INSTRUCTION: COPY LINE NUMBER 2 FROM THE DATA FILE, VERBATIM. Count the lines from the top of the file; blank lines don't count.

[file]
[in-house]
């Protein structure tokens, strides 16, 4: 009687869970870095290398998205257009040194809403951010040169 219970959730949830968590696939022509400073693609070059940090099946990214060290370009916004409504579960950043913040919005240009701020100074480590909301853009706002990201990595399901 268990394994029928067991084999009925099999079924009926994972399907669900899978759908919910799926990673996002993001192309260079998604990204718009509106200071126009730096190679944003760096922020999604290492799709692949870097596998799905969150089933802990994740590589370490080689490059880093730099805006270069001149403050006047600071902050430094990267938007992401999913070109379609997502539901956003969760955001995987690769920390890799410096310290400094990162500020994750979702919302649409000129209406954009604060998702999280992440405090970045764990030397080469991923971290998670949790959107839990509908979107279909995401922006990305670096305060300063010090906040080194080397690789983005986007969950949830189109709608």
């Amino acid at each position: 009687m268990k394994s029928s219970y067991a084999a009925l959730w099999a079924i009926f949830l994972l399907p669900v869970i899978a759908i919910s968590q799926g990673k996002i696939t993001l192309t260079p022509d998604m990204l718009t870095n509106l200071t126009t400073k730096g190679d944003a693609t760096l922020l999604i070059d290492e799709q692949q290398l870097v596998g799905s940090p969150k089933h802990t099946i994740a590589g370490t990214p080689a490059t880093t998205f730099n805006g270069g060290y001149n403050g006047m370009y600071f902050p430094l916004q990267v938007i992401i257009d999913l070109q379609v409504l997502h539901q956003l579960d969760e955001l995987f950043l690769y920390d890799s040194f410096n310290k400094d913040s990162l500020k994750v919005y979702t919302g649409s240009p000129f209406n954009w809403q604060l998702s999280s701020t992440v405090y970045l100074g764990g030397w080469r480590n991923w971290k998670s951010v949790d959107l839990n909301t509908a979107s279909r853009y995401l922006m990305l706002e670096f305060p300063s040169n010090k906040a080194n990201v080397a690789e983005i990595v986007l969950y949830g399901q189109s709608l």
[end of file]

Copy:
């Protein structure tokens, strides 16, 4: 009687869970870095290398998205257009040194809403951010040169 219970959730949830968590696939022509400073693609070059940090099946990214060290370009916004409504579960950043913040919005240009701020100074480590909301853009706002990201990595399901 268990394994029928067991084999009925099999079924009926994972399907669900899978759908919910799926990673996002993001192309260079998604990204718009509106200071126009730096190679944003760096922020999604290492799709692949870097596998799905969150089933802990994740590589370490080689490059880093730099805006270069001149403050006047600071902050430094990267938007992401999913070109379609997502539901956003969760955001995987690769920390890799410096310290400094990162500020994750979702919302649409000129209406954009604060998702999280992440405090970045764990030397080469991923971290998670949790959107839990509908979107279909995401922006990305670096305060300063010090906040080194080397690789983005986007969950949830189109709608």